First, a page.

Closing the interview: Which questions to ask, and which to be prepared for

Before wrapping up a job interview and walking the candidate out, it’s best to end the discussion with key housekeeping issues and final questions to make sure the candidate has a good idea of the job’s requirements and to gauge their interest.

Avoid asking difficult questions last. Finishing on a positive note is part of creating a good candidate experience. Instead, you can recap job responsibilities and discuss logistical matters. Examples of potential closing questions:

  • From what you heard, does this position line up with your expectations? (This will tell you something about your job ad.)
  • What are your salary requirements? (Avoid asking about past salaries, if possible.)
  • How much notice would you need to give to your current employer?
  • Why do you think you would be a good fit for this role?

Before the person exits, explain the next steps in the process, including whether there will be more interviews, when the decision will be made and how the person will be notified. Always remember to thank the candidate. Then write your notes about the interview immediately; don’t wait and rely on your memory.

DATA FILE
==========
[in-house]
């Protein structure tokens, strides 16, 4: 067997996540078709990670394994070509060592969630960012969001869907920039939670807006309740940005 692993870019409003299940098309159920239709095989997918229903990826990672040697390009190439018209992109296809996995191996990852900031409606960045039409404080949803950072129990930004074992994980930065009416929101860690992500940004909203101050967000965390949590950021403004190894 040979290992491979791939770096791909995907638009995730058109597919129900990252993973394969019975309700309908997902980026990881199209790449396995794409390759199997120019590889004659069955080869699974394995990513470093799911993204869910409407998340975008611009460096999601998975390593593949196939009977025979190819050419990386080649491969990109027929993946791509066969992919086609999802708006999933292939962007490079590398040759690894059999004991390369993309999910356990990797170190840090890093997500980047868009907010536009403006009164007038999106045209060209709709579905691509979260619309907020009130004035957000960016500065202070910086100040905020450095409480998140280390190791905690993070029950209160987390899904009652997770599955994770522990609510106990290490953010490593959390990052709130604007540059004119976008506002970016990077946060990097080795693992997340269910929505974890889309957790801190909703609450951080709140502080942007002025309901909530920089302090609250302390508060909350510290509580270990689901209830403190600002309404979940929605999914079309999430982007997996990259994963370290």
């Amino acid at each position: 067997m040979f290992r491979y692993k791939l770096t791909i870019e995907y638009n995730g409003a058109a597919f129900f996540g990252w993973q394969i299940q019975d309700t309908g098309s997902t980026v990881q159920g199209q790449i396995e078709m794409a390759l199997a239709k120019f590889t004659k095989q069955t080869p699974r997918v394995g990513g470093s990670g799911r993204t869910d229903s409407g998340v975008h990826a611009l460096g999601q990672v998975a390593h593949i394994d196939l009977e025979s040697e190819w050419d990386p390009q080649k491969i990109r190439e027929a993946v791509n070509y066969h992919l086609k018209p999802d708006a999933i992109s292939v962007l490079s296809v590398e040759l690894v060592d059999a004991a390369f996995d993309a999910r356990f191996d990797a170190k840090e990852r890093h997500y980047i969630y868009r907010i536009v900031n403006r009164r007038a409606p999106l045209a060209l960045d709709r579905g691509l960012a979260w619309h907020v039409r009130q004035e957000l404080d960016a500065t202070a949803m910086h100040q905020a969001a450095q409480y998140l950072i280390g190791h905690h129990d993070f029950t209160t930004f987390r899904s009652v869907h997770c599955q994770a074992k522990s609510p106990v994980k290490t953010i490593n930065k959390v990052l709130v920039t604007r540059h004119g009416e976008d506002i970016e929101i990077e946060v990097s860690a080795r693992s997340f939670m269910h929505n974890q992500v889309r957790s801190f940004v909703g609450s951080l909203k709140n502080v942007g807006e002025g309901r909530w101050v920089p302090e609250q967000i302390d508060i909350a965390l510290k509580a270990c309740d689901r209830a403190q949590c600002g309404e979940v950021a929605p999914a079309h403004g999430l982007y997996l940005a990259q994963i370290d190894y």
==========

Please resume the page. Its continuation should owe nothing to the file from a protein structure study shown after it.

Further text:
Interviewee as interviewer

Even if you don’t plan to hire interviewees, always end the discussion by offering the chance to ask their own questions of you. The person’s questions may address issues you haven’t considered or discussed.

What if candidates have no questions? That may tell you something about their level of interest or their preparation for the interview.

Hiring for Attitude D

Hiring experts always advise applicants to prepare at least two questions that demonstrate their interest in the job and their ability. Here are some of the common questions that experts suggest interviewees ask (and, thus, you should be prepared for):

  • Can you tell me about the culture of the company?
  • What’s the typical career path for someone in this position?
  • What is the most important indicator of success in this job—and how is the position evaluated?
  • Why is this job open? Is it a new role or why did the previous person leave?
  • What is this organization’s goals for the year?
  • Can you explain more of the day-to-day responsibilities of this position?
  • What companies do you consider your biggest competitors and why?